Today's guest blogger is Nicollette Balassanian, M.A., who is an active mental health advocate and aspiring professor. Having completed her Master's in Psychology from Pepperdine GSEP, she strives to support, counsel, and encourage all students.
As a newly graduated master’s student, I did as most with a set plan and career path do (after some well-earned R&R of course!) … I started planning my next move, which, for me, is a doctoral program.
Getting a doctorate has been a part of my educational journey that has always felt lifetimes away but is now just the next box to check off on my “To-Do” list.
Like with most important life decisions, I began to do my research and, of course, overthink.
Do I pursue a PsyD or a Ph.D.?
Which option is more closely aligned with my long-term goals?
Most of the programs are incredibly competitive to get into, what if I don’t get accepted?
Should I even apply, or should I settle for something else?
I picked up the phone and quickly texted a friend my flight of thoughts and concerns.
“If I get accepted for Fall 2021, I’ll be 35 by the time I finish my degree!”
We both congregated in a sea of “🤢” emojis. But then something in my mind told me to stop... I stopped and decided to think differently.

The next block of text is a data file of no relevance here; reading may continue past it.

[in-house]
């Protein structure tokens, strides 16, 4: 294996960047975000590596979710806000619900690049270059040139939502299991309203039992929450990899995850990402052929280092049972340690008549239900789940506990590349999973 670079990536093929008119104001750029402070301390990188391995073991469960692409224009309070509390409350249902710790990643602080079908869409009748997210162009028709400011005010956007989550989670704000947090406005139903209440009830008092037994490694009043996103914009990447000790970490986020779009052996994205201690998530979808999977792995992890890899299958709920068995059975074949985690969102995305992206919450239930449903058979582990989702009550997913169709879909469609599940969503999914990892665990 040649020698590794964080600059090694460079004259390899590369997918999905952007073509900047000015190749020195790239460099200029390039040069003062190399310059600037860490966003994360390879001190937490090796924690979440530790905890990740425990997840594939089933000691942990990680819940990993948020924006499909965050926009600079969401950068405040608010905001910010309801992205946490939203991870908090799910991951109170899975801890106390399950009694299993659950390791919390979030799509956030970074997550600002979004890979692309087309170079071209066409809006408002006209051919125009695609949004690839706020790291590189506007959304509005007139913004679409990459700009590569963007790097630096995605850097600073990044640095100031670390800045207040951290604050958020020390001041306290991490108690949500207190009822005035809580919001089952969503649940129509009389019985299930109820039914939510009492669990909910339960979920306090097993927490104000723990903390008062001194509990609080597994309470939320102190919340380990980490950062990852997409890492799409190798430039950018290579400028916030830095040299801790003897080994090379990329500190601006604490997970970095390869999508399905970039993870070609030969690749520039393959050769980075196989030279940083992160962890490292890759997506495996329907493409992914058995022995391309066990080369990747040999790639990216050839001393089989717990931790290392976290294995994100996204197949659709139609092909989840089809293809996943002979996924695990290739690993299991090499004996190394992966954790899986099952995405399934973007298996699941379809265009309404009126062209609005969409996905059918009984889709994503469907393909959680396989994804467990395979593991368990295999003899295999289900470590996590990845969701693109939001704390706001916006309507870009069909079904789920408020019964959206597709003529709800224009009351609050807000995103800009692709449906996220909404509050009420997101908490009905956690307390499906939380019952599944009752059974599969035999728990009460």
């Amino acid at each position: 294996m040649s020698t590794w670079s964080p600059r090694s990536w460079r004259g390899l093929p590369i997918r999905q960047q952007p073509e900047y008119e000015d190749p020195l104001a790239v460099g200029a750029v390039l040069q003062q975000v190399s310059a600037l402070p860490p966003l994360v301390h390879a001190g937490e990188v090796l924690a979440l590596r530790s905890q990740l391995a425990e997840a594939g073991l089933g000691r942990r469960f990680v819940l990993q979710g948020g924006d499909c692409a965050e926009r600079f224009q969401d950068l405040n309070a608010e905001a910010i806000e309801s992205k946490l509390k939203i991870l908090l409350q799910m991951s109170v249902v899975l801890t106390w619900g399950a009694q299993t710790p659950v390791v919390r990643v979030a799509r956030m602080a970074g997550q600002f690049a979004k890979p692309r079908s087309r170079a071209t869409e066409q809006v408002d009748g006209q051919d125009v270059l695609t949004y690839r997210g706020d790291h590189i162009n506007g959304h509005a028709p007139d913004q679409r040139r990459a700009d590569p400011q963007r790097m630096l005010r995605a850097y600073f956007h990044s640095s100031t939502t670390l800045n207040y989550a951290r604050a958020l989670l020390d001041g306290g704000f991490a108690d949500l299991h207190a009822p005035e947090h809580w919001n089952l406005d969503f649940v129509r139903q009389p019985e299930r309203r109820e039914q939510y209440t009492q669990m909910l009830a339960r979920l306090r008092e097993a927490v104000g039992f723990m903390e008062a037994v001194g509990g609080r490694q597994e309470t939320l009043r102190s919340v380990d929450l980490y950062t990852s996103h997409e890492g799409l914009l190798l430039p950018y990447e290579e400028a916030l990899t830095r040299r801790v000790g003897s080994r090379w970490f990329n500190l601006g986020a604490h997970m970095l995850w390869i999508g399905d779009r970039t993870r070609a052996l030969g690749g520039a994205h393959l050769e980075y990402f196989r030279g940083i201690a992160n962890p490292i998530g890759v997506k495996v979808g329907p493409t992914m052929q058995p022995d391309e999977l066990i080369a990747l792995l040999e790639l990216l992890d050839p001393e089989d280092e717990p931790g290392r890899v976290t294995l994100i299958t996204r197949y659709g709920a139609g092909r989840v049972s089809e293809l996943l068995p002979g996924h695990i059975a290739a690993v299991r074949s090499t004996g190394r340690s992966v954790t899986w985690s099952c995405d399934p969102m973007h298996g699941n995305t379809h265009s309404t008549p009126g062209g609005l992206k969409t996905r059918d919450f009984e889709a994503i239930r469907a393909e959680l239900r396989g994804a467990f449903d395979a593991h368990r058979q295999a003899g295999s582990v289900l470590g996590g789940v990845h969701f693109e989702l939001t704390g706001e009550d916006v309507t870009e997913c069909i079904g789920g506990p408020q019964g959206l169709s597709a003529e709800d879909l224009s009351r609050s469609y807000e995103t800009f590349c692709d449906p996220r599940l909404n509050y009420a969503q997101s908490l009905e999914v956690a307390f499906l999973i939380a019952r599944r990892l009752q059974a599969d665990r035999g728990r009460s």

I picked up my phone again and wrote...
“You know what? These programs are competitive, and I could not get it, but I also could get in, so why say no to myself?” If I get accepted, then great! I’ll consider the program, and if it’s the right fit, I’m on my way to checking off my next big step to my goal career. If I don’t get accepted, no problem. I’ll plan for this outcome too, with internships, job opportunities, and ways to build my experience and CV to try again.
Tip for you:
Plan for your future, but also plan for it not to go as planned and know that that’s okay.
So I might be 35 by the time I have finished my degree. Whether I am in a doctoral program or not, time will still go by. In 6 years, I’ll be 35 regardless, so why not be 35 with another degree under my belt with the experience and education that will get me to my career goal? What is the alternative? 35 and settled for my “almost” dream job?
Don’t say “No” to yourself before you’ve allowed the chance of being told “Yes.”
Always say “Yes” to yourself, be your own biggest advocate, and challenge yourself outside your comfort zone and into opportunities of growth.
Next time you find yourself feeling overwhelmed with a sense of imposter syndrome or insecure in a moment of weakness, stop.
Stop for a minute, and challenge yourself to think differently.
Time will remain continuous; how will you choose to spend yours?